Every homeowner knows (or should know) that attic insulation is critical to energy efficiency and comfort. Heat rises, after all, and attic insulation keeps more heat inside the living areas instead of losing it through the roof. But too many homeowners never think about the crawl space. When they do, they often get it wrong, but you have an opportunity to change that.
In a crawl space, the comfort problem isn’t heat loss, it’s chilly floors. Unfortunately, the traditional approach to crawl space insulation is outdated. Here’s what your customers need to know about getting it right.
The First Problem is the Environment of the Crawlspace
Traditional insulation strategies deal with minimizing heat transfer. Heat from inside the home doesn’t tend to travel down into the crawl space, so heat loss isn’t a major issue. The real problem is that the crawl space is cold. It’s also often damp.
With fiberglass insulation between the joists and open crash space vents, chances are the insulation won’t last. Even with a vapor barrier, moisture will likely get through. Vents are another issue. Instead of letting humidity escape as once believed, they tend to let more in. That’s a newer school of thought, says Bob Vila, and one that appears to be on the money. The newer trend is sealing and conditioning the crawl space, which eliminates two major problems: moisture and cold floors.
Seal the Crawl Space to Protect the Home
The first step in modernizing the crawl space is eliminating the moisture that nearly always makes its way inside. Heavy-gauge plastic sheeting is installed over the bare dirt and either partially or completely up the walls. Gaps and cracks are also sealed. Vents are mechanically closed, not stuffed with newspaper or fiberglass as was done for years. In fact, they’re probably sealed for good. If water is a serious problem, a sump pump, a series of enclosed drains or both might be required, says Bob Vila.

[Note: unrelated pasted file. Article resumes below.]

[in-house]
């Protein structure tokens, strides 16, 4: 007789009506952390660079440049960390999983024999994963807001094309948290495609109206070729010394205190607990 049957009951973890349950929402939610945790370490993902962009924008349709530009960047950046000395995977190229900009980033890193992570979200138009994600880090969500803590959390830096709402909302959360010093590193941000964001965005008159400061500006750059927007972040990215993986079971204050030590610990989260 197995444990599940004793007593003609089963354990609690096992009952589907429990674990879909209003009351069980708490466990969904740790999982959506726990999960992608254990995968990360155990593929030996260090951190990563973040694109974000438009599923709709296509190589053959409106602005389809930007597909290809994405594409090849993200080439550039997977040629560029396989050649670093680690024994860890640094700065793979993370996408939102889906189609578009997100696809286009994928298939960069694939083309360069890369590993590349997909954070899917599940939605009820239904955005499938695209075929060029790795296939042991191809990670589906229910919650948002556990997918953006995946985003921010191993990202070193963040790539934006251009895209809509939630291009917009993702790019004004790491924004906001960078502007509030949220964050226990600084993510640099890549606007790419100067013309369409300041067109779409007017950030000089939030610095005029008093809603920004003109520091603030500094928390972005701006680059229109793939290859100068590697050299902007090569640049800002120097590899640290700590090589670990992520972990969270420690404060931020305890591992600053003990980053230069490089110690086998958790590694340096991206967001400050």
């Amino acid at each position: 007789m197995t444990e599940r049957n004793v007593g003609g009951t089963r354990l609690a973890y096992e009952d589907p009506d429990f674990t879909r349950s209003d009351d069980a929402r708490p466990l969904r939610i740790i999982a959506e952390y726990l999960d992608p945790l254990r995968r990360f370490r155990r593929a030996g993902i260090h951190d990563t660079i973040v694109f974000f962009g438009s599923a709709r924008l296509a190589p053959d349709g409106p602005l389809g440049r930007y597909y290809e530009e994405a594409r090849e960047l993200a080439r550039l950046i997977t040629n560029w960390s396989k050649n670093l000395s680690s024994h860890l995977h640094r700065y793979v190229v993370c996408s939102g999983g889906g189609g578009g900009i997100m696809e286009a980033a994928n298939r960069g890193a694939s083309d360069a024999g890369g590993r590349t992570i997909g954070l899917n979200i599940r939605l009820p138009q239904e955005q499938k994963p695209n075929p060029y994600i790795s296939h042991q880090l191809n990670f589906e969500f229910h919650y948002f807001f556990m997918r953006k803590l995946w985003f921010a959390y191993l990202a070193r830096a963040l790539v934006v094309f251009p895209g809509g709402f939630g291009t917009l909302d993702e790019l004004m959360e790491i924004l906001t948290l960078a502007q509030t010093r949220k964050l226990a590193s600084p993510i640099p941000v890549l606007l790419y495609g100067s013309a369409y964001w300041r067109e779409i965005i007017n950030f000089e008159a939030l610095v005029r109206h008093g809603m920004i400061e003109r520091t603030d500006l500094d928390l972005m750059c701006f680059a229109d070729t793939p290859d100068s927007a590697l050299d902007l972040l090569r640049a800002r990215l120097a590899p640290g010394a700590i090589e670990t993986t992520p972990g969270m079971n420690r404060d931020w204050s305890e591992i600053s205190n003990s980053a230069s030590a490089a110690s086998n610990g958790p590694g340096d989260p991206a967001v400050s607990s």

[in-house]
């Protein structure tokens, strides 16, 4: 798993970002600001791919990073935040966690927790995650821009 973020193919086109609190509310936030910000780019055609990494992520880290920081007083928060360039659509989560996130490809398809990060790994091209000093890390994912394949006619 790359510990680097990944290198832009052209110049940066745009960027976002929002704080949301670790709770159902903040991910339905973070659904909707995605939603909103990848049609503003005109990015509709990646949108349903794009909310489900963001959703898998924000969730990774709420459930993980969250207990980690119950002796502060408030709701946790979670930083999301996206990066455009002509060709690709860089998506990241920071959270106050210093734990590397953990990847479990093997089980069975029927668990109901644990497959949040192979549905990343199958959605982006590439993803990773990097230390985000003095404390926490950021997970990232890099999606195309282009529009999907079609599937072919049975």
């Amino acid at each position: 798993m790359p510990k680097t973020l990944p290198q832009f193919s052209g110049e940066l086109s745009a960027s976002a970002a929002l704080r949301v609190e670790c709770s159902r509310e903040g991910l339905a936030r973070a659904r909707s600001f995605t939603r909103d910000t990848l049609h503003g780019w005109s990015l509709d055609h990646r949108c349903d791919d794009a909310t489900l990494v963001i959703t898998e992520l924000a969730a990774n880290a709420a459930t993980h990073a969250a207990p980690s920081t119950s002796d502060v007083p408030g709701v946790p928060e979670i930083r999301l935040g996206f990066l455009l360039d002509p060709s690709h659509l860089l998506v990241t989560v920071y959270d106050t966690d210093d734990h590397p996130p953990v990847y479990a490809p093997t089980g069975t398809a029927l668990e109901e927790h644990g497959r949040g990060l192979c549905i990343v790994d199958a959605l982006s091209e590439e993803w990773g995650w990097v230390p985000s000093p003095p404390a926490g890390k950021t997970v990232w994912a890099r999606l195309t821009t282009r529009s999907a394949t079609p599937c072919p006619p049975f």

With a sealed space, there’s no moisture to wick into the upper floors, which means less mold and mildew and a warmer home. With this process, insulation doesn’t go between the joists. Instead, rigid foam board is installed on the crawl space walls. That leaves the whole space moisture-free and ready for the next step.
Condition the Crawl Space to Save Energy and Improve Comfort
If you told a homeowner ten years ago that the crawl space needed heat or air conditioning, they might have thought you were nuts. But Cure for the Common Crawl says it’s becoming the new normal. When heat and air conditioning, depending on the season, are supplied to and returned from the crawl space as if it’s another room in the house, the result is better energy efficiency, less moisture, and improved comfort.
In a properly sealed and insulated crawl space, heat isn’t lost through the walls. It rises up through the floors. Conditioning the crawl space creates warm floors when the homeowner needs them most. Air conditioning the space helps control humidity in summer, too, which minimizes the possibility of dampness, mold, and mildew even more.
Many, if not most of the homes that you inspect probably have fiberglass or spray foam insulation between the joists in the crawl space. That was common practice for years. Over time, insects tend to bore into spray foam and dampness ruins fiberglass. Sealing the crawl space, insulating the walls and, for the full effect, conditioning the crawl space air, do a better job of protecting the home and keeping its owners more comfortable.
As a certified home inspector, you have an opportunity to help customers make an informed purchase. You can also help them better understand the home where they’ll live and how to take care of it. And that begins with your education. If a career change is on your mind, ICA School can help make it a reality. Enroll now and start learning your new trade today.
Crawl space sealed floor, by BillSmith_03303, via Flickr Creative Commons.